As a contrast to ‘heading for the hills’ in the wonderful sunny weather we had earlier this week we took a walk down to the beach . We headed to the Black Isle here on the east coast of northern Scotland. Close to the tip of this peninsula of land (no, it’s not an isle at all) is the village of Cromarty made famous by Hugh Milller, who lived here and who was one of the most important Scottish Geologists of the 19th Century.
Hugh Miller wrote several books based on his ‘geological ramblings’ going into great detail about the geology, sites and finds he made. The beach at Eathie was one of those which he regularly visited as it was of great geological interest to him and is where he famously collected fossils in the 1800s. He created the path down the cliffs for geology students and fossil collectors. This path is part of the ‘Hugh Miller Trail’.
We parked in the small parking area and headed downhill enjoying the shade of the pine trees. (How rare is it to say that in March!). The path is fairly steep, but was dry and no problem at all.
When we emerged at the bottom onto the shore, we headed 100 m south long the beach to the old salmon fishing station bothy. This now houses a few display/interpretation boards about the area.
According to the Scottish Geodiversity Forum
The rocks at Eathie formed during the Kimmeridgian period of the Late Jurassic (between 148 Ma and 142 Ma). They are generally sandstones and black shales with a few limestone beds. Syn-sedimentary sandstone intrusions cross-cut the black shales in places. These are the result of the liquefaction of sand by earthquakes, followed by their intrusion into local solidified sediments. It is most likely that the earthquakes resulted from movement along the Great Glen Fault which forms the sea cliff to the back of the shore at Eathie.
I collected samples of some of these rocks (as part of a Geocaching ‘Earthcache’ challenge) and arranged them on the windowsill of the old bothy to photograph.
Ammonites and fish fossils are to be found in these deposits that are exposed on the foreshore. The site is designated SSSI (Special Site of Scientific Interest) – it is illegal to use a hammer to break off or break open fixed rock deposits here. Some fossils can be found loosely lying in various locations, however Eathie is probably the most collected site for Jurassic fossils in the whole of Scotland. I wandered around the beach immediately in front of the old bothy and found a few small Ammonites in the flat pieces of very soft black Oil Shale deposits.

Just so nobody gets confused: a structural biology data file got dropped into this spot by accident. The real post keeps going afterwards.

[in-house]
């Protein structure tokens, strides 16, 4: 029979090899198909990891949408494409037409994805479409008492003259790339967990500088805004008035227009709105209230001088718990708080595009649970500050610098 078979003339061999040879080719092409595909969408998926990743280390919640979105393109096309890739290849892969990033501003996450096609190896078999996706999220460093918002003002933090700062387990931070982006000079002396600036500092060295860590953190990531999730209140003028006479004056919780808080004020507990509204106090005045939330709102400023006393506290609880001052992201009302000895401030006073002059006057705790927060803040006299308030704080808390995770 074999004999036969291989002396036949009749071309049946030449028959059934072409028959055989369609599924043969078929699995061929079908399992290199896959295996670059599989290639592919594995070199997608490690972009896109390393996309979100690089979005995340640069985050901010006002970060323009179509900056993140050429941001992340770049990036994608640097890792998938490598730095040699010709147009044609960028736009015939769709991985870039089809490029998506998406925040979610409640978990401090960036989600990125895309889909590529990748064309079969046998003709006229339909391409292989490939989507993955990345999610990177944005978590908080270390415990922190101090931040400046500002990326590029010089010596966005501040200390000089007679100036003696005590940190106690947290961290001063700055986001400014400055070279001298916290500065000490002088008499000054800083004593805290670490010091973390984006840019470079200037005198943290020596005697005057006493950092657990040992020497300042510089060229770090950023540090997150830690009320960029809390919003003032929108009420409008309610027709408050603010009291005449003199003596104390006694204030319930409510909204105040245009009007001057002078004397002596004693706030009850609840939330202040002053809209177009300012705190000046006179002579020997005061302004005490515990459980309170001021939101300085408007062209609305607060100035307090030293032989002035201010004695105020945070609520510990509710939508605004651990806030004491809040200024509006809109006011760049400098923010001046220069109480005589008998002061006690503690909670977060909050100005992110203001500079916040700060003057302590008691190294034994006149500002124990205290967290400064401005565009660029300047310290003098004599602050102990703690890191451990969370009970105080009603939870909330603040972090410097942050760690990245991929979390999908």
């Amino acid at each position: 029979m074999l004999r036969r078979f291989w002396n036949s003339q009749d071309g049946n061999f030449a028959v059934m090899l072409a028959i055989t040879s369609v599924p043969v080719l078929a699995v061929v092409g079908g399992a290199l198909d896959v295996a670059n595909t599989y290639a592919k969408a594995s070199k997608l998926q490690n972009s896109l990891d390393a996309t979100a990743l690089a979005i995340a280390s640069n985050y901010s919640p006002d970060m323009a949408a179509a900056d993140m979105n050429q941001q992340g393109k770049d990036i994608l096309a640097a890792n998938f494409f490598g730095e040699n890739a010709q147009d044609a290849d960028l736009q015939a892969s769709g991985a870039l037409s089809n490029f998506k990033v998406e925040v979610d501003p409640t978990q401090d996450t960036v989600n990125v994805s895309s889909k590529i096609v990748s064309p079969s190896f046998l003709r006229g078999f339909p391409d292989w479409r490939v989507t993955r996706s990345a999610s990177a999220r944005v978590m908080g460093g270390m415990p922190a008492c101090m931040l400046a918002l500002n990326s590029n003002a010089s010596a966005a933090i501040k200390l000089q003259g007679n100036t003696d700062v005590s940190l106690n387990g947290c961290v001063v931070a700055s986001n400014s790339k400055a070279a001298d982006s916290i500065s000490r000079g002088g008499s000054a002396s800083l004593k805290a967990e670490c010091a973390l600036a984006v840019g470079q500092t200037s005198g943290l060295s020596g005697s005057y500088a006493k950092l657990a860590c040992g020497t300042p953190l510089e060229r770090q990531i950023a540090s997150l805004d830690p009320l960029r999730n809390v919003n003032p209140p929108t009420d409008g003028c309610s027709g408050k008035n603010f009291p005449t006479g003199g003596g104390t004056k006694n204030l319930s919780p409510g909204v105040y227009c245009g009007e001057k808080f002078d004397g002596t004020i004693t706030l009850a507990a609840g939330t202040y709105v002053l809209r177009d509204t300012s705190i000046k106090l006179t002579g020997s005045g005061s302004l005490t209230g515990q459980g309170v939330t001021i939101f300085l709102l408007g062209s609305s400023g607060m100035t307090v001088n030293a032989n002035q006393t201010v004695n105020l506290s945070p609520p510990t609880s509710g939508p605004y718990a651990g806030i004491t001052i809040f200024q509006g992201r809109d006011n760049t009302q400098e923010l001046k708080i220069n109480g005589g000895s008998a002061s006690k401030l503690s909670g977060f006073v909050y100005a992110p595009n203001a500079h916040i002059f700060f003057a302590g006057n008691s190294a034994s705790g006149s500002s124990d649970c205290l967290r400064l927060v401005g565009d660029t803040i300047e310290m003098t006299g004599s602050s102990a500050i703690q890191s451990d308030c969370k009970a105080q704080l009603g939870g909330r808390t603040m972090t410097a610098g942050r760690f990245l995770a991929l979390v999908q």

We weren’t here just to look for fossils, but to enjoy all the delights of the rocky coast. We headed north along the beach as we wished to see if it was possible to get along as far as McFarquhars’s Cave which we had visited on a previous visit. We’d checked the time tables and we were here just after high tide. We managed about 3 km along the beach before the boulders became too large to scramble over and ahead the sea was still hard up against the cliffs. These cliffs were the home to dozens of shags, some of which we’d seen sitting on the rocks in the sun.
I really like exploring the inter-tidal zone; I’m fascinated by living organisms that are perfectly adapted to cope with spending half their life submerged in the salty seawater and half exposed to the air. The afternoon’s stroll revealed lots of interest.
Common Limpets – Patella vulgata
Adult limpets usually return to the same area of rock after feeding. They form a small depression, known as a scar, by rubbing against the rock. This scar ensures a tighter fit for the shell, helping the limpet avoid desiccation.
Spiral wrack – Fucus spiralis
Spiral wrack survives the long periods it is out of water by the fronds curling as it dries so that there is less surface area. The fronds produce slimy mucus to keep them moist.
A holdfast is the root-like structure at the base of an algae (seaweed) that fastens the algae to a hard substrate. Holdfasts are different from roots in that they do not absorb moisture.
Rocks – beautiful rocks
We hope that these sailors made their way back to the harbour safely!